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North Korea Says It Has Small Nuclear Weapon


People watch a TV news program showing North Korean leader Kim Jong Un with superimposed letters that read: "North Korea has made nuclear warheads small enough to fit on ballistic missiles" at Seoul Railway Station in Seoul, South Korea, Wednesday, March

People watch a TV news program showing North Korean leader Kim Jong Un with superimposed letters that read: "North Korea has made nuclear warheads small enough to fit on ballistic missiles" at Seoul Railway Station in Seoul, South Korea, Wednesday, March


North Korean leader Kim Jong Un said Wednesday his country has developed nuclear weapons of a size small enough for a ballistic missile.

This is the first time the North Korean leader has made such a claim.

The state Korean Central News Agency (KCNA) reported Wednesday that Kim met with nuclear scientists and technicians. It said they discussed "research conducted to tip various types of tactical and strategic ballistic missiles with nuclear warheads."

The agency also published photographs that appeared to show the North Korean leader visiting a factory where the warheads were made.

The authenticity of the photos could not be independently confirmed. A number of military experts have said they question the North Korean claim.

A picture showing North Korea's rocket launch in February. The launch was one reason the U.N. place new sanctions on North Korea.

A picture showing North Korea's rocket launch in February. The launch was one reason the U.N. place new sanctions on North Korea.

U.S. military leaders have said in the past that North Korea has the right connections and technology to develop a small nuclear device. However, the country has yet to demonstrate that ability.

The claim comes as North Korea faces intense international pressure because of its recent nuclear and missile tests.

North Korea’s public diplomacy, or lack of it, has only increased the pressure. Last week, North Korea answered new United Nations sanctions by firing projectiles into the sea. Kim also threatened to carry out a nuclear strike against South Korea and the United States.

History of confrontational words

Brian Myers studies North Korean propaganda. He wrote the 2010 book, “The Cleanest Race: How North Koreans See Themselves and Why it Matters.”

He said the North’s confrontational public relations campaigns go back to the country’s founder, Kim Il Sung. He came to power with the help of the Soviet Union at the end of World War II.

​Myers is an associate professor of International Studies at Dongseo University in South Korea. He said North Korea uses threats and warlike language as a way to get the U.S. government to react.

"This rhetoric is the North's way of saying to Washington, ‘You guys better keep us on the front burner because we are just as ready to fight and die as your enemies in the Middle East are.’”

In recent years, North Korea's language has become stronger and more bellicose. Myers says that is partly because more information from overseas is entering the North.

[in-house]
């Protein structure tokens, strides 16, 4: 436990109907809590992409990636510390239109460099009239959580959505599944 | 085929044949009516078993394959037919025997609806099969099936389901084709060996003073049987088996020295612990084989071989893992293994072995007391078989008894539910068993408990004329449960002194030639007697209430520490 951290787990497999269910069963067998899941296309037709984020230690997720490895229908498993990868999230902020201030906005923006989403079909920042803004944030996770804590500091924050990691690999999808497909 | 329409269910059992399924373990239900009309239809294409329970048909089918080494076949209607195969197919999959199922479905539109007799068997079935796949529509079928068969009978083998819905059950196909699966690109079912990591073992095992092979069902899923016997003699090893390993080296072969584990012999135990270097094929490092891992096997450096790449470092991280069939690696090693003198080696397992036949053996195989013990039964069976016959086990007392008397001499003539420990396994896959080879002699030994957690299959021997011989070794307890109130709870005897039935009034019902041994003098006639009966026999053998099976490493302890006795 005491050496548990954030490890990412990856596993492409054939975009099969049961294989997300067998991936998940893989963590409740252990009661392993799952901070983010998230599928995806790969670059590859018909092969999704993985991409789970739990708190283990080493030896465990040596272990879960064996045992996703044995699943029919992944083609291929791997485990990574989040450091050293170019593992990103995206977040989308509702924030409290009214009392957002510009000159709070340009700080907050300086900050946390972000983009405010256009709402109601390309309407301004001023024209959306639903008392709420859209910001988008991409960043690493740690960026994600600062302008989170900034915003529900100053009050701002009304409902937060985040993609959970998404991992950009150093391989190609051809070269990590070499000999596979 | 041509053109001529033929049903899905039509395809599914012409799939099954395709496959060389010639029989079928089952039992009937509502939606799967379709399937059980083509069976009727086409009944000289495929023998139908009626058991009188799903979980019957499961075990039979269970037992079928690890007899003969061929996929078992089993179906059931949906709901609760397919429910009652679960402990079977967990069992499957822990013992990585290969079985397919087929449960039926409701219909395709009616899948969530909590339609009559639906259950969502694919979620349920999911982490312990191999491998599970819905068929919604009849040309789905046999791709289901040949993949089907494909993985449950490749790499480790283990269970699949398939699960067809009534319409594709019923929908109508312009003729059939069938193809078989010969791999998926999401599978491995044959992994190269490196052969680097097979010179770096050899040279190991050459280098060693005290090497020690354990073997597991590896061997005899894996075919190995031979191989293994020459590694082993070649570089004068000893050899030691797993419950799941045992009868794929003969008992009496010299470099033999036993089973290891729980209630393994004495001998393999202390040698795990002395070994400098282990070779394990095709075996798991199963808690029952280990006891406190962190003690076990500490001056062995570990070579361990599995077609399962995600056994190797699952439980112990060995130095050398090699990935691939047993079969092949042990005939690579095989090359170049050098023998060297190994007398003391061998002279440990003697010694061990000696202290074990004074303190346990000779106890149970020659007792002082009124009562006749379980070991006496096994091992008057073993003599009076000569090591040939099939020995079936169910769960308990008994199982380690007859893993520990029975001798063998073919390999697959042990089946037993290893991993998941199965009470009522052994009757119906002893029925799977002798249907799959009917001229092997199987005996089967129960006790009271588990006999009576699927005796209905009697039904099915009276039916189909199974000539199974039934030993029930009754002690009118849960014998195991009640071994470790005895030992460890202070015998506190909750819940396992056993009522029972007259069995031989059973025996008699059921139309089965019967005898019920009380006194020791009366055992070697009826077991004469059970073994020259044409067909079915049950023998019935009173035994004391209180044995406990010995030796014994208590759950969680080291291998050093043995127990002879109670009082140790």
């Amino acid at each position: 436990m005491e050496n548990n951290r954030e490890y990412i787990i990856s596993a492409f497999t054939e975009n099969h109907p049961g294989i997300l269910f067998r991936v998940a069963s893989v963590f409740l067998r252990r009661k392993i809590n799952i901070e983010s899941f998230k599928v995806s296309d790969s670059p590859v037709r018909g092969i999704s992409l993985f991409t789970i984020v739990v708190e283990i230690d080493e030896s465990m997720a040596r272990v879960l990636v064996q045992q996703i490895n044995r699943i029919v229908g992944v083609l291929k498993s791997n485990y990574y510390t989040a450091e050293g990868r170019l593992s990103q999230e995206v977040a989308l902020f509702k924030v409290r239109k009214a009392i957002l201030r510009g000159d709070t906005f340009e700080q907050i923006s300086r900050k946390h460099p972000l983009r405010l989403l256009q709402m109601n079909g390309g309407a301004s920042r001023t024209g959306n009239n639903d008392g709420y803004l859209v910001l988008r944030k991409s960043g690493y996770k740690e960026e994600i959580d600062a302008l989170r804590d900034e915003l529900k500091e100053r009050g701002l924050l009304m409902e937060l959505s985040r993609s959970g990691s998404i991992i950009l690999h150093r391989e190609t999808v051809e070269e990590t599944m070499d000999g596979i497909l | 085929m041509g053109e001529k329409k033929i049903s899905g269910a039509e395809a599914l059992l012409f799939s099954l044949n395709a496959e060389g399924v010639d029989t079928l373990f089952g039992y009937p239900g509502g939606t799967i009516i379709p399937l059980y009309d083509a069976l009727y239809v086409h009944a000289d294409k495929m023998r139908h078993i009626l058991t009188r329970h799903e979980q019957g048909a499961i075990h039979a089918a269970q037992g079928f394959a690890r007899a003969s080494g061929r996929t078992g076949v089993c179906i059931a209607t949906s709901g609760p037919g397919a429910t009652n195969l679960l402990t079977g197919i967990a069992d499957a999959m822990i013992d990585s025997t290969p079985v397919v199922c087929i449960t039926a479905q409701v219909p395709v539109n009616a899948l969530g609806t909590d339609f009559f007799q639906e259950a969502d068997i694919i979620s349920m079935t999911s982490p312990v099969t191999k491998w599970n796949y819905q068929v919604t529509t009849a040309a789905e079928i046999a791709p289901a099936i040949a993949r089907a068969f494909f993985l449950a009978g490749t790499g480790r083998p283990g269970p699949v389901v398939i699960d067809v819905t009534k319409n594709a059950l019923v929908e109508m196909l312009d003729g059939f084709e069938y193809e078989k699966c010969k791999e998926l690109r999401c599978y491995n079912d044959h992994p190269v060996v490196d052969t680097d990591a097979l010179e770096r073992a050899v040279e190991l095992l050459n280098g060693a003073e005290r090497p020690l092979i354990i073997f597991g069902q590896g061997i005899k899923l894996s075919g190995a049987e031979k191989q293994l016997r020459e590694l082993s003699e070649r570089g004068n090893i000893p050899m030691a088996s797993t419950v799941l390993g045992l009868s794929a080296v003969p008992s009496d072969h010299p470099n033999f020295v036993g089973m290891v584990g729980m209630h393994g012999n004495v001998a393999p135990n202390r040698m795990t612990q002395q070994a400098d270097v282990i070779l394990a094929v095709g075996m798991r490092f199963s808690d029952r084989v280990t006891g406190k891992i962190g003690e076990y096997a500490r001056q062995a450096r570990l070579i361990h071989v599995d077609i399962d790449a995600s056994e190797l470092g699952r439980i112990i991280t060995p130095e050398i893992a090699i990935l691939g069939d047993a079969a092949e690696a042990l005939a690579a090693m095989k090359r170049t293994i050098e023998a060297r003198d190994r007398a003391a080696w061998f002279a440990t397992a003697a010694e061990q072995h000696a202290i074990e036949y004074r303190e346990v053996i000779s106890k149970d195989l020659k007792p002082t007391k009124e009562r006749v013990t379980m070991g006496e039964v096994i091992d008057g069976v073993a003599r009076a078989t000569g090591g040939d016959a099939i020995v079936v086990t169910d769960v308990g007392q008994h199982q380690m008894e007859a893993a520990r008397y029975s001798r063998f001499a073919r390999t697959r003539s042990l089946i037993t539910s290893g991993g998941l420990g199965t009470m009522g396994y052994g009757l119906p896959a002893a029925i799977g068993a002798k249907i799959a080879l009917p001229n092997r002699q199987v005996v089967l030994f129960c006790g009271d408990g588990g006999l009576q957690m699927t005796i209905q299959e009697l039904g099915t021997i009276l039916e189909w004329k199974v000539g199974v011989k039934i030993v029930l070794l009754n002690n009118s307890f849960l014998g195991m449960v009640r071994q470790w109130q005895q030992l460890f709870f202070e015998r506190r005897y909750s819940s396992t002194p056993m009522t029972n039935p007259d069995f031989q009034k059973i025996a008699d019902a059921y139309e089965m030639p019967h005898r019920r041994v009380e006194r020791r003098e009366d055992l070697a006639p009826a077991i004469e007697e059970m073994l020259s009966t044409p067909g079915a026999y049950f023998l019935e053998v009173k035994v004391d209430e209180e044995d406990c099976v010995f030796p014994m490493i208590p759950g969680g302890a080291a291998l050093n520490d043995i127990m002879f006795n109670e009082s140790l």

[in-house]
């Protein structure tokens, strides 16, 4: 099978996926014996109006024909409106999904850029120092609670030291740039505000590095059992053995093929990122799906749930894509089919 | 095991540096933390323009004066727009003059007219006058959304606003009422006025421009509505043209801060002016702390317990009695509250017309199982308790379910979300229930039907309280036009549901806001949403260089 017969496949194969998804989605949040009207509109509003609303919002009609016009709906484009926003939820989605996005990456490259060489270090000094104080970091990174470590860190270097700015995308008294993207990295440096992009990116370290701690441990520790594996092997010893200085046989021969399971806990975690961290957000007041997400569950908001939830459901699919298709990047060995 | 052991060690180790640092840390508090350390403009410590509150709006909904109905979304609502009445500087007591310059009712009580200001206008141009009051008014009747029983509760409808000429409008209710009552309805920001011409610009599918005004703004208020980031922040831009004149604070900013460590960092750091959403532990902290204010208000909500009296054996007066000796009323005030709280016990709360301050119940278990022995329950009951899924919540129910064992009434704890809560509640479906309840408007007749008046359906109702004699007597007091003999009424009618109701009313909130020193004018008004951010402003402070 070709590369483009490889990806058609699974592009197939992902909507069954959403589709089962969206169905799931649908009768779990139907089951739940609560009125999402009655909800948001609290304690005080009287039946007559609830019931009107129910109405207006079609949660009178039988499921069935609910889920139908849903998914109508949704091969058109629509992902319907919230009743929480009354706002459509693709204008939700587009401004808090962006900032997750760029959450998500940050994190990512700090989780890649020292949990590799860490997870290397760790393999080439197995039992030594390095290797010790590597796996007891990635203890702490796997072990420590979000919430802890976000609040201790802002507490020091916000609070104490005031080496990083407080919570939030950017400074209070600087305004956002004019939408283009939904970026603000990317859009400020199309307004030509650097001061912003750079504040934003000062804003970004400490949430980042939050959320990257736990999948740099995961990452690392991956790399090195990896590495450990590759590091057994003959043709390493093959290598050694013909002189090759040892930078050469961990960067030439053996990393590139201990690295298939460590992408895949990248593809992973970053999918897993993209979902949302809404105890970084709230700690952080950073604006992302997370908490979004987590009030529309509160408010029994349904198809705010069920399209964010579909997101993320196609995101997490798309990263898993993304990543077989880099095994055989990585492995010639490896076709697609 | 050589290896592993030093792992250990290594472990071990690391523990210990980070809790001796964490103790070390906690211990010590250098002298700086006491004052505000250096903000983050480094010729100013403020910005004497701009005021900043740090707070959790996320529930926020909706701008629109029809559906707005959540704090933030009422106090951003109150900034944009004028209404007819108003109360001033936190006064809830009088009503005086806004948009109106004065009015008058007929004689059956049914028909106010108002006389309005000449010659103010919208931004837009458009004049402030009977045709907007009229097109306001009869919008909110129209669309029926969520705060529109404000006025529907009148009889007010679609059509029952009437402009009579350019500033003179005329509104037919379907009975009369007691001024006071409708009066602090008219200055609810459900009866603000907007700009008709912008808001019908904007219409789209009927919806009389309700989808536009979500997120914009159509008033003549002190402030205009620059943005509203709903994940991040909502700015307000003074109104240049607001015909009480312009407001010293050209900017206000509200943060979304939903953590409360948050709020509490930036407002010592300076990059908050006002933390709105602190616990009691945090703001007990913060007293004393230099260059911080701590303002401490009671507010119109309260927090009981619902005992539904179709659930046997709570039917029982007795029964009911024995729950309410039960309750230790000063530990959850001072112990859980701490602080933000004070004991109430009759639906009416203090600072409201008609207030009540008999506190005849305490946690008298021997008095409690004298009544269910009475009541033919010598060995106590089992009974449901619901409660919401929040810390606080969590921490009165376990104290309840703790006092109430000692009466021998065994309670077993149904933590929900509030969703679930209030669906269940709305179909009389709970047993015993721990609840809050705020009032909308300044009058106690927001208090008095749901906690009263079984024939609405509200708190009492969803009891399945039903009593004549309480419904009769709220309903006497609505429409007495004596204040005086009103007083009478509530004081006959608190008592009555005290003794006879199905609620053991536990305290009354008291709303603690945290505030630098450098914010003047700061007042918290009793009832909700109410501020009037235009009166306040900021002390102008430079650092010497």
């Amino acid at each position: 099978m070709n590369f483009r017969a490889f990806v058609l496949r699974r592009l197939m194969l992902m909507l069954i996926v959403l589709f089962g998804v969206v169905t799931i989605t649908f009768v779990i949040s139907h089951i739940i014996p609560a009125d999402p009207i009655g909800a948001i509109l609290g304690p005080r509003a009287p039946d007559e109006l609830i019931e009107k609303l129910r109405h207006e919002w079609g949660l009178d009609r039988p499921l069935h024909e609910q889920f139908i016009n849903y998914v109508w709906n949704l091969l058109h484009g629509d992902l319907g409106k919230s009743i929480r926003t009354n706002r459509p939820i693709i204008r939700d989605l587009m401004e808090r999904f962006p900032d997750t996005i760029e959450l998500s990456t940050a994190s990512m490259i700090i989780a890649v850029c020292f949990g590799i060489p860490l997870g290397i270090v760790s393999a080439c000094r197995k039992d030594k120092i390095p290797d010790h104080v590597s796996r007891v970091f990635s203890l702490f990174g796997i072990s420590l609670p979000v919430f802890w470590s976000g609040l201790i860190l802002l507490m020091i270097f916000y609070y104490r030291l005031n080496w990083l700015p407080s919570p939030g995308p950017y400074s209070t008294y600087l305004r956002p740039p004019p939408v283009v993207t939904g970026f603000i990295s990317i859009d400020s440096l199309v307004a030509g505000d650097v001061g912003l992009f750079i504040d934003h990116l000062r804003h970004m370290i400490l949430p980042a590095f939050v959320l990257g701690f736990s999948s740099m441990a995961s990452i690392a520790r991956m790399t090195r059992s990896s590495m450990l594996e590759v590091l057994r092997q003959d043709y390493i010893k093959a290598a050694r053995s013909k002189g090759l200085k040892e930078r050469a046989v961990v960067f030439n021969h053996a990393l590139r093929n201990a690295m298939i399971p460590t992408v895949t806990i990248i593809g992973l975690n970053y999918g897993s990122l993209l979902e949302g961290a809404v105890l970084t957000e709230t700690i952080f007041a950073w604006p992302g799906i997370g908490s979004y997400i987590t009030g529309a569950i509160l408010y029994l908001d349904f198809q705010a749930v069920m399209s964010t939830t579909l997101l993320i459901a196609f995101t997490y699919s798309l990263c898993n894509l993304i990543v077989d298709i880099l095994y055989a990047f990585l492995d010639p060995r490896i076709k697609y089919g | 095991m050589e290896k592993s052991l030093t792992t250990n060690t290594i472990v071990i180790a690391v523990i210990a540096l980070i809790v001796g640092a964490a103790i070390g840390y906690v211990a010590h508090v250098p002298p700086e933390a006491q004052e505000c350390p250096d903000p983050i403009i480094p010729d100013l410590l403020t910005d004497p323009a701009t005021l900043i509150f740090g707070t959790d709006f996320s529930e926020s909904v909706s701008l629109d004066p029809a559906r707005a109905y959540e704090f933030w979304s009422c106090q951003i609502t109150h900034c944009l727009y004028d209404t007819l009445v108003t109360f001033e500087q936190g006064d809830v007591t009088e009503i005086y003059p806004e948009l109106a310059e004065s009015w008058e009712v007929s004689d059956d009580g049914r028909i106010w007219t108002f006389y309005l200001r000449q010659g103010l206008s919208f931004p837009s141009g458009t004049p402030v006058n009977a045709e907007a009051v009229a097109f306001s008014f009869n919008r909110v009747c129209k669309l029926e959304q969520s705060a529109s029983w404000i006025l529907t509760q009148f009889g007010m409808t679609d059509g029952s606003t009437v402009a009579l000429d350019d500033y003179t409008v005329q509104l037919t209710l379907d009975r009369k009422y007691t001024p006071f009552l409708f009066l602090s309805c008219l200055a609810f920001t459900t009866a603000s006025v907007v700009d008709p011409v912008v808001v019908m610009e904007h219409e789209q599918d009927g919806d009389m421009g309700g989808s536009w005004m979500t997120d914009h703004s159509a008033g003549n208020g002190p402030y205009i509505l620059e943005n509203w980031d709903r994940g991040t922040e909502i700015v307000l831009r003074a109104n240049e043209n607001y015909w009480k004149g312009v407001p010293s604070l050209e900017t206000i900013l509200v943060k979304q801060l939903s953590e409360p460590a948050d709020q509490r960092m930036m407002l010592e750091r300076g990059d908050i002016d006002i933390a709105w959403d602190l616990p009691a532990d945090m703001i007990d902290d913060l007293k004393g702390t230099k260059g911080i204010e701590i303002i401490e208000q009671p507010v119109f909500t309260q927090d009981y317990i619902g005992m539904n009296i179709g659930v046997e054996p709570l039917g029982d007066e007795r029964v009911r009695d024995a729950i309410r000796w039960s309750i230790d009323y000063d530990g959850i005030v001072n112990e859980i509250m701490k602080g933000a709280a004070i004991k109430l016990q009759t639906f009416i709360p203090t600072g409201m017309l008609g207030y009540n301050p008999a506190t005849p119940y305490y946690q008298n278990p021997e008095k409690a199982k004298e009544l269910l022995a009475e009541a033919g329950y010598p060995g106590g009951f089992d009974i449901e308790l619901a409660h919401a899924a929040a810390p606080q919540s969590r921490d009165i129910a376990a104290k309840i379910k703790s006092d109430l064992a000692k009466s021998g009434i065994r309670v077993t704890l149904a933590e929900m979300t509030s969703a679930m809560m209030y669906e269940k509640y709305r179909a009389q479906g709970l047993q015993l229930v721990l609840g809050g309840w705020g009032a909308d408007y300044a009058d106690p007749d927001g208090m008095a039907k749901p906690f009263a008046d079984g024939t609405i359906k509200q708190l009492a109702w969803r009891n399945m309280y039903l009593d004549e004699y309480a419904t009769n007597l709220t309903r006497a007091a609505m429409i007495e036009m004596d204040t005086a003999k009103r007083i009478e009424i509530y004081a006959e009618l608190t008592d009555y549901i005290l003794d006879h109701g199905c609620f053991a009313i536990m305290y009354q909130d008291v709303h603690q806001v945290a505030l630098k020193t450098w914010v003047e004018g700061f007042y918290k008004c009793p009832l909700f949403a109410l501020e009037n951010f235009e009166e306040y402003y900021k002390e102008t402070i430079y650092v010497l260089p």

"In the old days, the regime could make very peaceful noises to the outside world and make very bellicose racist noises in what I call megaphone propaganda, the sort of thing that North Koreans get in their farms and factories.

But now, as more and more North Koreans access outside sources of information, as you just said, the regime is under much and more pressure to speak in one voice. And that means making much the same warlike and often racist noises in export propaganda that it has always made on the home front."

Myers says North Korea's warlike statements are meant to increase a sense of national pride. Outside the country, they are designed to increase anti-American feelings in South Korea and other countries.

This use of language may be counterproductive. However, Myers believes this rhetoric reflects the uncompromising position of the North Korean leadership.

"Those are ultranationalists, who are genuinely outraged by the presence of American troops in South Korea, who remain genuinely committed to reunifying the peninsula. And this is the problem with ultranationalists everywhere, is that it's very difficult for them to put themselves in the shoes of other nations, of other races, and has great difficulty presenting itself in a sophisticated way to them.”

I’m Mario Ritter.

VOA’s Brian Padden in Seoul reported on this story for VOANews.com. Mario Ritter adapted it for Learning English. George Grow was the editor.

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Words in This Story

ballistic missile – n. a missile designed to travel long distances to deliver explosives

projectile – n. something launched as a weapon

confrontational adj. challenging or opposing someone in a strong or threatening way

bellicoseadj. warlike, ready to argue or fight

regime – n. a system of government

authenticity – n. the quality of being truthful

pride – n. a feeling of self-respect, a feeling of importance

rhetoric n. language used to influence people

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